The dense smell of body odor is permeating the close quarters and opening a window means letting in a burst of cold air and possibly waking my sleeping passengers which have only recently succumbed to slumber on our journey to Albuquerque, NM. My son let’s “one” fly and I can feel my nose hairs curling while my nauseated stomach churns feebly. Fresh air is now the only option before my eyes cross and I drive off the road. What is it with teenage boys and the unrestricted unleashing of sweat glands while they slumber? I giggle to myself in spite of my sleep laden eyelids, the late hour and the miles left to go before we reach our destination. This is just what I wanted for Mother’s Day; time spent with my kids before they fly the coup.
We left Friday afternoon for a 48 hour burnout trip to New Mexico to attend our cousin’s high school graduation party in Albuquerque, then a quick visit to Santa Fé, a night’s camping, then home again for a Mother’s Day BBQ with my mom hosted by my brother. I wanted to pack in as much as possible and hang out with my kids on our 7 hour journey from Denver.
Kyler, who is graduating high school the following weekend, is in the front seat with me chatting away about work, friends, and future life plans. I listen and insert just enough to keep him talking; hard lessons about talking less and listening more have finally sunk in and it is delightful to listen to his thoughts and funny stories.
Kegan, my eldest son and a US Marine, calls unexpectedly while driving in southern Colorado on the trip south and with blue-tooth technology, we could all talk and listen simultaneously over the car’s speakers. He sounds angry and annoyed while talking vaguely about his experiences in South Korea. My heart cringes as I listen; concern about his welfare, both emotional and physical fills me. I wonder if we will be friends again someday; I lose control and begin to cry a deep soul cleansing cry. The tears last long after the call ends as the wave of emotion rolls over me, but the tears relinquish pent-up sorrow.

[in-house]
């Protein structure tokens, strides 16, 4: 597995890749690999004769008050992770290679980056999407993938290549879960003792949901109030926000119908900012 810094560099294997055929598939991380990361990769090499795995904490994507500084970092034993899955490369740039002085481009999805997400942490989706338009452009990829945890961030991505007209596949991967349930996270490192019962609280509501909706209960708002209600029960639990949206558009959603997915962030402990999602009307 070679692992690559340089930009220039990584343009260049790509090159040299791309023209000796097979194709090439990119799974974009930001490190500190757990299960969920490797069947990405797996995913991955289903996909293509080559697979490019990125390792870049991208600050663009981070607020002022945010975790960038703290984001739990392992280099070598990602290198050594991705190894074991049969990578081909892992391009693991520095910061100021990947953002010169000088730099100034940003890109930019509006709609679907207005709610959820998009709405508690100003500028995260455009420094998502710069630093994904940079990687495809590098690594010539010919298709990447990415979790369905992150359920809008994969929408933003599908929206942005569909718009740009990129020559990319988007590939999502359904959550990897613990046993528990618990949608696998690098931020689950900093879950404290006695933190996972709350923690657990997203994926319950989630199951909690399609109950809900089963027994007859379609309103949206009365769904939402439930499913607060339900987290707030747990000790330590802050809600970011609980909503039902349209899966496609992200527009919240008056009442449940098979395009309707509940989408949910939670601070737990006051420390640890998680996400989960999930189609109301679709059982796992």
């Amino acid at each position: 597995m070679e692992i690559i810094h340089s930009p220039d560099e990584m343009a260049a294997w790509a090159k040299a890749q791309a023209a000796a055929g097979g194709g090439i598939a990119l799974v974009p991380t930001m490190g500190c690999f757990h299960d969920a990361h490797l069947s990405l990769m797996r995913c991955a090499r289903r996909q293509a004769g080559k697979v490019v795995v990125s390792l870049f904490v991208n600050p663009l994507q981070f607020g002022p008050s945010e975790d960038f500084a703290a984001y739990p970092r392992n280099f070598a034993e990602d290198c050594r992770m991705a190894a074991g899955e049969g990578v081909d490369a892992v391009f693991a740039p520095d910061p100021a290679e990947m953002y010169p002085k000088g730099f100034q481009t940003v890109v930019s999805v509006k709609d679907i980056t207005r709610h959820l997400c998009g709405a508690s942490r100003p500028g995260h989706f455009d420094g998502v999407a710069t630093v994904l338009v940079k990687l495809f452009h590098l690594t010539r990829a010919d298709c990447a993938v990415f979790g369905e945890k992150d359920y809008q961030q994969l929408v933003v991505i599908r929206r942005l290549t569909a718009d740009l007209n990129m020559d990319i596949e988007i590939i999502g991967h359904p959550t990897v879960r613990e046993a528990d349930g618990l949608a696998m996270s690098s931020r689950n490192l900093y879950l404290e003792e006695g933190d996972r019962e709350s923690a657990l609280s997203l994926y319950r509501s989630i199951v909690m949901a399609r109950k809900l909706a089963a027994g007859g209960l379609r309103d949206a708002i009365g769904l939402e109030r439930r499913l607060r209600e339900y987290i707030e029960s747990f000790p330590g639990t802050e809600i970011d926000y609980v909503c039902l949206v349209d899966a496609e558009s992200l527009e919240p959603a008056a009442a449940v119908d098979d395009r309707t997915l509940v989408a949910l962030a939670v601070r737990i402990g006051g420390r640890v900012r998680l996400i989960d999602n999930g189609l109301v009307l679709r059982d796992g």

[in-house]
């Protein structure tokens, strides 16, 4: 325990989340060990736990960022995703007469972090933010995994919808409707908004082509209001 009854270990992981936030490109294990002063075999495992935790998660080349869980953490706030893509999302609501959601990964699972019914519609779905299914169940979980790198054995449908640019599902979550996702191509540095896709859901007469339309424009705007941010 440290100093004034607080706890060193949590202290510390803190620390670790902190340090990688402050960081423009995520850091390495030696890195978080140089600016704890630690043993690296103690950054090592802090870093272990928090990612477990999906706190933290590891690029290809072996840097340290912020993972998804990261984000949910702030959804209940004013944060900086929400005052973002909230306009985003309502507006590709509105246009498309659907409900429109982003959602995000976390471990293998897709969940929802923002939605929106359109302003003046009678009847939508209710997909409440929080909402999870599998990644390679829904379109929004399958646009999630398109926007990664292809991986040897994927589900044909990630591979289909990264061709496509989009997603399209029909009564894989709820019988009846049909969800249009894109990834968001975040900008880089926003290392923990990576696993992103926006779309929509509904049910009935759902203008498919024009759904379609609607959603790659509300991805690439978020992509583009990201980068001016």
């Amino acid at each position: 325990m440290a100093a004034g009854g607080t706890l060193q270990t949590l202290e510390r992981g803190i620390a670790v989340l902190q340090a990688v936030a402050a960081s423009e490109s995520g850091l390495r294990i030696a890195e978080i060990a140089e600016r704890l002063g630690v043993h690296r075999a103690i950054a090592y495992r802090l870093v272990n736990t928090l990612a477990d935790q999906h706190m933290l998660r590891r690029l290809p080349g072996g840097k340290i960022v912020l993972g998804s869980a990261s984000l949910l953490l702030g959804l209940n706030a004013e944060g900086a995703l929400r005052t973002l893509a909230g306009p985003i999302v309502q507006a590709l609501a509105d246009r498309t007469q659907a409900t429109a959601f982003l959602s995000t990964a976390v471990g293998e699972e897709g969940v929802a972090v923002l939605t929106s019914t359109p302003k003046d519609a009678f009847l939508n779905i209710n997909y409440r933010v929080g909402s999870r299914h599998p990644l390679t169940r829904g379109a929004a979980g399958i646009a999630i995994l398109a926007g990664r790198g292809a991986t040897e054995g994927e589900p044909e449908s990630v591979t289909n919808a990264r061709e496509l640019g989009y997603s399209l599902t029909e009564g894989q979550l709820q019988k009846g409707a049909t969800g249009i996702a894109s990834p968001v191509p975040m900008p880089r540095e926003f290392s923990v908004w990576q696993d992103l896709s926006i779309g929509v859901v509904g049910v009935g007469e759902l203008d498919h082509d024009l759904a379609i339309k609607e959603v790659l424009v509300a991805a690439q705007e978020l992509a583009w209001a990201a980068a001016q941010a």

The beauty of my surrounding and my three other children riding silently in the car beside me shake me out of my release and we are talking and dreaming together while spotting antelope across the landscape. Gratitude permeates these precious moments of awareness of the magnificents of life.
At the hotel, my head hits the pillow and in minutes, I am out cold. I do not move for 7 hours; it is the best sleep I have had in a long time. The kids are still sleeping so I have the added luxury of a quiet cup of coffee and my journal before the day begins. Several family members are staying at the hotel and we see my aunt at breakfast; she is a late comer to our family, but a great treasure and it is a treat to have some time to catch up with her alone before splitting my time with so many at the graduation celebration.